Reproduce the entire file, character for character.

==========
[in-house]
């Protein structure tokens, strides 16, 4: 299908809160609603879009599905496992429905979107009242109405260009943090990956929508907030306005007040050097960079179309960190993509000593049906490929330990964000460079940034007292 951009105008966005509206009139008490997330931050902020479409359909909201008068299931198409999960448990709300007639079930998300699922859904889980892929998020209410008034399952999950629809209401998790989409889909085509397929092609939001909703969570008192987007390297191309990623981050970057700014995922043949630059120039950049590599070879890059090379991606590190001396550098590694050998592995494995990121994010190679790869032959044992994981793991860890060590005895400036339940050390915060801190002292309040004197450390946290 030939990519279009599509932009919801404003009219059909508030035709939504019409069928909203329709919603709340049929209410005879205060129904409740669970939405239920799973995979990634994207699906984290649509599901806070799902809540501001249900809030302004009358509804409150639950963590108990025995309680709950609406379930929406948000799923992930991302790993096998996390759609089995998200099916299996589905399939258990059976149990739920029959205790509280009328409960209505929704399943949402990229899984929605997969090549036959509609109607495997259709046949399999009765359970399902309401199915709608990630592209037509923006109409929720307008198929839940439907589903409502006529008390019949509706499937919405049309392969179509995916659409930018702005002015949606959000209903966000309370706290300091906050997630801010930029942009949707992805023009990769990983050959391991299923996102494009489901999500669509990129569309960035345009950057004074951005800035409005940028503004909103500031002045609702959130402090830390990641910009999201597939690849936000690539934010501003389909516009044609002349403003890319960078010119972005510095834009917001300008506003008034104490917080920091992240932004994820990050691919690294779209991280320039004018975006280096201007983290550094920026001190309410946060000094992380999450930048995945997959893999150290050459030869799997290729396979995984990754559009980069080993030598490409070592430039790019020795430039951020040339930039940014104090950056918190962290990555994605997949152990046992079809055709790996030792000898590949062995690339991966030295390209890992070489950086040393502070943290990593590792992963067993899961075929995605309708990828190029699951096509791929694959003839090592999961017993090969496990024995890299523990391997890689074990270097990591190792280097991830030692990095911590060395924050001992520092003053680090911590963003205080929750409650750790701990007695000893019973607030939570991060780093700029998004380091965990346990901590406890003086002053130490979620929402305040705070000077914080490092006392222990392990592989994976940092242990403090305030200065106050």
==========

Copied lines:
[in-house]
């Protein structure tokens, strides 16, 4: 299908809160609603879009599905496992429905979107009242109405260009943090990956929508907030306005007040050097960079179309960190993509000593049906490929330990964000460079940034007292 951009105008966005509206009139008490997330931050902020479409359909909201008068299931198409999960448990709300007639079930998300699922859904889980892929998020209410008034399952999950629809209401998790989409889909085509397929092609939001909703969570008192987007390297191309990623981050970057700014995922043949630059120039950049590599070879890059090379991606590190001396550098590694050998592995494995990121994010190679790869032959044992994981793991860890060590005895400036339940050390915060801190002292309040004197450390946290 030939990519279009599509932009919801404003009219059909508030035709939504019409069928909203329709919603709340049929209410005879205060129904409740669970939405239920799973995979990634994207699906984290649509599901806070799902809540501001249900809030302004009358509804409150639950963590108990025995309680709950609406379930929406948000799923992930991302790993096998996390759609089995998200099916299996589905399939258990059976149990739920029959205790509280009328409960209505929704399943949402990229899984929605997969090549036959509609109607495997259709046949399999009765359970399902309401199915709608990630592209037509923006109409929720307008198929839940439907589903409502006529008390019949509706499937919405049309392969179509995916659409930018702005002015949606959000209903966000309370706290300091906050997630801010930029942009949707992805023009990769990983050959391991299923996102494009489901999500669509990129569309960035345009950057004074951005800035409005940028503004909103500031002045609702959130402090830390990641910009999201597939690849936000690539934010501003389909516009044609002349403003890319960078010119972005510095834009917001300008506003008034104490917080920091992240932004994820990050691919690294779209991280320039004018975006280096201007983290550094920026001190309410946060000094992380999450930048995945997959893999150290050459030869799997290729396979995984990754559009980069080993030598490409070592430039790019020795430039951020040339930039940014104090950056918190962290990555994605997949152990046992079809055709790996030792000898590949062995690339991966030295390209890992070489950086040393502070943290990593590792992963067993899961075929995605309708990828190029699951096509791929694959003839090592999961017993090969496990024995890299523990391997890689074990270097990591190792280097991830030692990095911590060395924050001992520092003053680090911590963003205080929750409650750790701990007695000893019973607030939570991060780093700029998004380091965990346990901590406890003086002053130490979620929402305040705070000077914080490092006392222990392990592989994976940092242990403090305030200065106050």